There has been an explosive growth in the Internet traffic due to social networking and cloud based applications over the past few years. To meet the bandwidth requirements created by this growth, very significant progress in the area of optical transmission system technologies and capabilities has been made. A single strand of optical fibre can now carry tens of terabit-per-second of data across continents using coherent techniques (which are similar to the techniques used in radio-frequency links for wireless communications). In addition, as datacentres are becoming more communications centric, switch interface speeds are expected to hit 1.6 terabit/second/fibre in near future for intra-datacentre interconnects. Starting from basics, I will be giving an overview of the progress in this field. To keep up with power consumption budget, reliability and form factor requirements, the use of optical coherent techniques for future intra-datacentre interconnects are being proposed. I will give a brief overview of the work being done by our team at IIT Bombay in this area. We will also have a short demo of the optical setup (hardware) we are using and the chips (integrated circuits) we have developed for these systems.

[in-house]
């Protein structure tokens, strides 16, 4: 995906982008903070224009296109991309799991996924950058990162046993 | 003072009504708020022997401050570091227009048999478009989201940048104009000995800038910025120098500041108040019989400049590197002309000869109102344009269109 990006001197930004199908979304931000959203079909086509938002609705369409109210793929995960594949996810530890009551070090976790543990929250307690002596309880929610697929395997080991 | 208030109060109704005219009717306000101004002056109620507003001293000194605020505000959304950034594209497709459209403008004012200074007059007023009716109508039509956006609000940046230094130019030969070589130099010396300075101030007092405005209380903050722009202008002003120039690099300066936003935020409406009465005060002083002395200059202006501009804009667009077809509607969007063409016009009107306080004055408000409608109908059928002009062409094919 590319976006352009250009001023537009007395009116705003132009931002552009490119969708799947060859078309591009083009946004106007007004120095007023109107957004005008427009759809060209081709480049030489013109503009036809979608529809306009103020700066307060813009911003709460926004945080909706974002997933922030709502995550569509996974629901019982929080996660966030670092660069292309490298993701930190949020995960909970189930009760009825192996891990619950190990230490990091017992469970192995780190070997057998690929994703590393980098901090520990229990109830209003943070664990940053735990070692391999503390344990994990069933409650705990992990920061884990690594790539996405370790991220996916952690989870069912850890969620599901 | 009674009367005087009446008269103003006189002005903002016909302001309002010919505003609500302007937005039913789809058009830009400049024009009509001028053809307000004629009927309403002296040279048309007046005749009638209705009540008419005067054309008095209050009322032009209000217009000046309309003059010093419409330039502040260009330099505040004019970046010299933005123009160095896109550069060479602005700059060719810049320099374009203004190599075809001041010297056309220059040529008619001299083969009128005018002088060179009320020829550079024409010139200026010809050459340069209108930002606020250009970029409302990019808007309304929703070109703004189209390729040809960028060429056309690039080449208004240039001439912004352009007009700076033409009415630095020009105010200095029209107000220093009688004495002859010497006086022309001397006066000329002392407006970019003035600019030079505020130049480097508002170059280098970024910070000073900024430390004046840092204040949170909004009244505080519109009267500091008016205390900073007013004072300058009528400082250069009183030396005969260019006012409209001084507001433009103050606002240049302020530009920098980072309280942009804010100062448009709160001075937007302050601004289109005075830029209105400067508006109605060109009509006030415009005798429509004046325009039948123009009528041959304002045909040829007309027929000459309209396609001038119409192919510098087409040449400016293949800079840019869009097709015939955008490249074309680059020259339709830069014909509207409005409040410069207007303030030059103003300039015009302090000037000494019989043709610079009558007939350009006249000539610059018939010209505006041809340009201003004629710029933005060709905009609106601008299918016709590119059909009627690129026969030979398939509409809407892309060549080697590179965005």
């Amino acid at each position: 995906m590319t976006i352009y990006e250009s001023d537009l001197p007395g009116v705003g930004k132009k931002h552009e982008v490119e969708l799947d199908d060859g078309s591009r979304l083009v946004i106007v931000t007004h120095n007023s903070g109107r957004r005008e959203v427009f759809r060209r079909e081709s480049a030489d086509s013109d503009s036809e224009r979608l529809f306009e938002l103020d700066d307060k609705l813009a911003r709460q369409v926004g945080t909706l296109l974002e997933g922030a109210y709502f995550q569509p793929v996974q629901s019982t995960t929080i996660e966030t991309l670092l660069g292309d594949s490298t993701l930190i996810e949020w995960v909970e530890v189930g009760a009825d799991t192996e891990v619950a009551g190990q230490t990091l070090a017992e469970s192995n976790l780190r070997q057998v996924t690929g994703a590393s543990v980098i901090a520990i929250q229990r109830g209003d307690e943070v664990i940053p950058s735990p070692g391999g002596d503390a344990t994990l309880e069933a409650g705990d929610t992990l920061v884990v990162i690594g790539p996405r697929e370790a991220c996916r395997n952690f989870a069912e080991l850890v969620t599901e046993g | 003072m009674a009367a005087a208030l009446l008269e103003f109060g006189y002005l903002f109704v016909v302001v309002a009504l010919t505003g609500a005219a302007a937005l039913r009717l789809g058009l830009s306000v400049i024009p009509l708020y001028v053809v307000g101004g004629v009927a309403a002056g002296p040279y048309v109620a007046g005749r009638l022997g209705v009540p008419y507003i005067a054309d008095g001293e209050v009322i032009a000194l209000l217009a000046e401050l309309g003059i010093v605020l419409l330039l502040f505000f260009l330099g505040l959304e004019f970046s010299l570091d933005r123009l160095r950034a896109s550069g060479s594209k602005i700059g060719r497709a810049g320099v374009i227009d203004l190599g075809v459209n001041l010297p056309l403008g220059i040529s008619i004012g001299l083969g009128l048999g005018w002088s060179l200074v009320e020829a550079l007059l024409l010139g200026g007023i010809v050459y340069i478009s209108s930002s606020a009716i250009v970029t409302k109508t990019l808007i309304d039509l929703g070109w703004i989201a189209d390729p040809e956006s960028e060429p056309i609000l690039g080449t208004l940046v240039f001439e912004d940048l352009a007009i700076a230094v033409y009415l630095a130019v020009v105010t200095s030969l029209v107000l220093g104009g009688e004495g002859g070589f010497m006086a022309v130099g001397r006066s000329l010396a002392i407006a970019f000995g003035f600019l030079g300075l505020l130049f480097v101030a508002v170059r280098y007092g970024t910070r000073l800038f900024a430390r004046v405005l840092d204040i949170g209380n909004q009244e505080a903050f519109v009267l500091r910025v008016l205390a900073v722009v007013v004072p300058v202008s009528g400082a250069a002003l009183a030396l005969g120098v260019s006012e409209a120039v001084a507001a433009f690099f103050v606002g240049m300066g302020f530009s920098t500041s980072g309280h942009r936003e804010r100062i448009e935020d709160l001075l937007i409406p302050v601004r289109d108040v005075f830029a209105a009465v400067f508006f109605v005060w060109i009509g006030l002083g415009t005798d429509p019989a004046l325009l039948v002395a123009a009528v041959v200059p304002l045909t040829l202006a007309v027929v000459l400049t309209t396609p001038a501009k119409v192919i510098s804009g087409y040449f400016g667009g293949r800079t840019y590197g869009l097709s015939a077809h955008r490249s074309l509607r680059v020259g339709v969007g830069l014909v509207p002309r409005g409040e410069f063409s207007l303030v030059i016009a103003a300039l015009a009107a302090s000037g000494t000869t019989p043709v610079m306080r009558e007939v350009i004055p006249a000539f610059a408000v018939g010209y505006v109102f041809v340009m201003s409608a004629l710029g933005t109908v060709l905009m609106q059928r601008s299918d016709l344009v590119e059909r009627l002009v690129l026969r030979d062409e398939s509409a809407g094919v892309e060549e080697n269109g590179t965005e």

Shalabh Gupta received B. Tech degree from the Indian Institute of Technology Kanpur in 2001, and M.S. and PhD degrees from UCLA in 2004 and 2009, respectively, all in Electrical Engineering. For his PhD, he worked on the development of high-resolution high-speed analog-to-digital converters using photonic time stretch technique. From 2003-2006, he worked in industry on the design of analog integrated circuits for high-speed serial links and RFICs for wireless communications. He also spent some time at NEC Labs (Princeton, NJ) to learn and contribute in the area of high speed coherent optical links. Since 2009, he has been with the Indian Institute of Technology Bombay, where he is currently an Associate Professor of Electrical Engineering. His current research interests include design of high-speed integrated circuits (including silicon photonic integrated circuits) for wired, wireless and optical communication systems.